Posts Tagged “Add new tag”

“Call for Art Historical Knowledge”

06.08.2009  |  By
Filed under: Field Notes

This post was co-written with curator Joseph Del Pesco.

On May 22, Artforum and e-flux announced to their Art & Education mailing list the launch of the Art & Education Papers archive,  “a free online platform for the publication and exchange of texts on modern and contemporary art.” They continue, “At a time when the distribution of many forms of knowledge remains confined to small conferences, private seminars, or specialized academic journals, we believe that the broad distribution and exchange of ideas is key to increasing dialogue in all aspects of art production, criticism, and history.” The notice concludes with a call for papers: “either new or already existing (published or unpublished, recent or older) scholarly articles from around the world…Texts may be culled from conference papers, seminar papers, dissertation chapters, etc… All submissions will be considered for publication on the website.”

To say this is an interesting development would be an un... More

Johansson Projects: Val Britton, Michael Meyers, Jennifer and Kevin McCoy

05.29.2009  |  By
Filed under: Field Notes

As a resident of the East Bay for the past seven years, I’ve enjoyed watching a small and vibrant contemporary art scene emerge independently and gain some polish. Johansson Projects in Oakland remains among my very favorite spaces. Dynamic founder Kimberly Johansson has built a gallery on the corner of 23rd and Telegraph that would be as much at home in San Francisco or New York, but which keeps a certain East Bay DIY spirit deep inside. Johansson’s sensibilities range from delicate works on paper to kinetic, mechanical and electronic art, all of which is on display this month.

Through June 20, The Echo Fields features the work of Berkeley’s Val Britton and Oakland’s Michael Meyers in the main gallery. Brooklyn-based artists Jennifer and Kevin McCoy are in the Project Space. Britton works by cutting, painting and pasting onto large sheets of paper. Her images are abstractions of maps, that could also be read as skyscapes. She has explained the origins of her im... More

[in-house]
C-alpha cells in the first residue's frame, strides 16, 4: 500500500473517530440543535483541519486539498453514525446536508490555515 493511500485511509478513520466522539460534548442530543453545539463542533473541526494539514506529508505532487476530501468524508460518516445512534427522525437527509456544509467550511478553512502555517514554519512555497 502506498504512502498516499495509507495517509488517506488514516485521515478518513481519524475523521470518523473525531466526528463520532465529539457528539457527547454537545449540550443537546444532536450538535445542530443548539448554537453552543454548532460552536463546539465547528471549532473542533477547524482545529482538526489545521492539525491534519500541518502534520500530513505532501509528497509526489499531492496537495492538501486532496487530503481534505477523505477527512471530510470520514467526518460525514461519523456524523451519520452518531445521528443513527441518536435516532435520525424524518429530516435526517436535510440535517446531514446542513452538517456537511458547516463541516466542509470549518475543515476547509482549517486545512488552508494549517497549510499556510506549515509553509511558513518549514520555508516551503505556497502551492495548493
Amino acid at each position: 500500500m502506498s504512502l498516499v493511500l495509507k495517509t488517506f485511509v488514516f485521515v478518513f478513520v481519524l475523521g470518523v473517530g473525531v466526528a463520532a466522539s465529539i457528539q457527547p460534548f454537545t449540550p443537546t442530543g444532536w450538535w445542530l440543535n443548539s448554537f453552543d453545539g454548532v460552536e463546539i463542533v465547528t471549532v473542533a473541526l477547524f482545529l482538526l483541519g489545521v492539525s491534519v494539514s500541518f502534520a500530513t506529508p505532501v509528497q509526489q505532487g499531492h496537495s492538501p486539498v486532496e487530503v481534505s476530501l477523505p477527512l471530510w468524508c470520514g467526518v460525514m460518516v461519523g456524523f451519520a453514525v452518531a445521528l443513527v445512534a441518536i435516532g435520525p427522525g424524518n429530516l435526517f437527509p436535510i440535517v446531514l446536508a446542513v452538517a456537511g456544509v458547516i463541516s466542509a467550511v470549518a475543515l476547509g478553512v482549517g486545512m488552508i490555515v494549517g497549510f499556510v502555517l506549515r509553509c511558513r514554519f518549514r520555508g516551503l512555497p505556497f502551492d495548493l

Charles Atlas and Mika Tajima

05.16.2009  |  By
Filed under: 151 3rd

I must have met Charles Atlas fifteen years ago or so now, but odd to say that this is the first time I’ve ever seen him outside his apartment. I met him through the writer Joe Westmoreland, a novelist and the author of one of my favorite books, Tramps Like Us, and whenever I would visit Joe at their apartment just south of Chelsea, Charlie would be there, totally preoccupied with video work that looked so ambitious I could barely make out what I was seeing. One time he showed us the music video he had just finished for Antony (of Antony and the Johnsons) and Boy George—a duet version of Antony’s song, “You are my Sister.” I don’t know if this video ever made it to MTV, for it seemed like each of the two divas looked totally preoccupied with, “Do I look as fat as him?”

Anyhow, when SF MOMA said they were having a show of New Humans and that Charlie Atlas was going to come in person I knew this was one event I couldn’t miss. What is the psychic equivalent of killin... More

The Brief Wondrous Film Treatise of Gus Van Sant

05.05.2009  |  By
Filed under: Field Notes

If you don’t know about 826 Valencia, my guess is that you’ve been living under a rock for the last few years. Started by local author Dave Eggers and educator Nínive Calegari, the tutoring center and pirate supply store has my vote for the best combination of community activism and creativity the world ’round. (You can watch Eggers talk about it at the TED Conference here.) It’s proof positive that writing and all of the arts should be an integral part of K-12 education, and lucky us that these centers have started to pop up all over the country in cities like Brooklyn, Los Angeles, Chicago, Boston, Seattle, and Ann Arbor, too.

I was lucky enough to attend an 826 Valencia fundraiser breakfast this morning with the celebrated filmmaker Gus Van Sant, late of Milk and Paranoid Park. Eggers introduced the director and warned that he was going to read a 50-minute treatise on film without any accompanying imagery. Nervous laughter ensued as Van Sant took the podium ... More